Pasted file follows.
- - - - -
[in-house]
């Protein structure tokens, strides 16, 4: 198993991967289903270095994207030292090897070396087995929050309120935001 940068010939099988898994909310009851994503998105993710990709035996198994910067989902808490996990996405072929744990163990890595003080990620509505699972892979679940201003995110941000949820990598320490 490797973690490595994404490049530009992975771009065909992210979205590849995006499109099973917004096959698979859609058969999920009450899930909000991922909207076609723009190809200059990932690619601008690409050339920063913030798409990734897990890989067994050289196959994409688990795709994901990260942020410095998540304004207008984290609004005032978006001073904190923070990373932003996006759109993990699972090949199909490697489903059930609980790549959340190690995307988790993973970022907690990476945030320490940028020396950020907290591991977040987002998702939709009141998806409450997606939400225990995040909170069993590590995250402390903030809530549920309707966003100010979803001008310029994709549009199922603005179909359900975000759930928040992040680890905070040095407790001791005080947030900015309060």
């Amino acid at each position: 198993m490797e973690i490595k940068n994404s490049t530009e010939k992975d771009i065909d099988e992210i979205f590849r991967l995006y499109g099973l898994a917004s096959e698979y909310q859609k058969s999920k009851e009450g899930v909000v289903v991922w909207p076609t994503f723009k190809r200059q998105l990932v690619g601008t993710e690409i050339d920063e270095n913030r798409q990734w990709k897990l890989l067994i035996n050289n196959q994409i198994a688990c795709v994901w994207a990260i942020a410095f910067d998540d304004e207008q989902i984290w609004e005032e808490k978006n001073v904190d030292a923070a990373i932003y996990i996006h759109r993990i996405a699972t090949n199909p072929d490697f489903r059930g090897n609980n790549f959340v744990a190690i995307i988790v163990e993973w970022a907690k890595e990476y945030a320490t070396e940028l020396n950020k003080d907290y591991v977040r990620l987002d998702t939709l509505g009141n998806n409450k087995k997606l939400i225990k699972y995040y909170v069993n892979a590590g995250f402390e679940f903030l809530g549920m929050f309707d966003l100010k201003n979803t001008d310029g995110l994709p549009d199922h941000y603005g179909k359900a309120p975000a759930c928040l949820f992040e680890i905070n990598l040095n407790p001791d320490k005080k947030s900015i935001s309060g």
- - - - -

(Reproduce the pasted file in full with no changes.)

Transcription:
[in-house]
């Protein structure tokens, strides 16, 4: 198993991967289903270095994207030292090897070396087995929050309120935001 940068010939099988898994909310009851994503998105993710990709035996198994910067989902808490996990996405072929744990163990890595003080990620509505699972892979679940201003995110941000949820990598320490 490797973690490595994404490049530009992975771009065909992210979205590849995006499109099973917004096959698979859609058969999920009450899930909000991922909207076609723009190809200059990932690619601008690409050339920063913030798409990734897990890989067994050289196959994409688990795709994901990260942020410095998540304004207008984290609004005032978006001073904190923070990373932003996006759109993990699972090949199909490697489903059930609980790549959340190690995307988790993973970022907690990476945030320490940028020396950020907290591991977040987002998702939709009141998806409450997606939400225990995040909170069993590590995250402390903030809530549920309707966003100010979803001008310029994709549009199922603005179909359900975000759930928040992040680890905070040095407790001791005080947030900015309060």
């Amino acid at each position: 198993m490797e973690i490595k940068n994404s490049t530009e010939k992975d771009i065909d099988e992210i979205f590849r991967l995006y499109g099973l898994a917004s096959e698979y909310q859609k058969s999920k009851e009450g899930v909000v289903v991922w909207p076609t994503f723009k190809r200059q998105l990932v690619g601008t993710e690409i050339d920063e270095n913030r798409q990734w990709k897990l890989l067994i035996n050289n196959q994409i198994a688990c795709v994901w994207a990260i942020a410095f910067d998540d304004e207008q989902i984290w609004e005032e808490k978006n001073v904190d030292a923070a990373i932003y996990i996006h759109r993990i996405a699972t090949n199909p072929d490697f489903r059930g090897n609980n790549f959340v744990a190690i995307i988790v163990e993973w970022a907690k890595e990476y945030a320490t070396e940028l020396n950020k003080d907290y591991v977040r990620l987002d998702t939709l509505g009141n998806n409450k087995k997606l939400i225990k699972y995040y909170v069993n892979a590590g995250f402390e679940f903030l809530g549920m929050f309707d966003l100010k201003n979803t001008d310029g995110l994709p549009d199922h941000y603005g179909k359900a309120p975000a759930c928040l949820f992040e680890i905070n990598l040095n407790p001791d320490k005080k947030s900015i935001s309060g």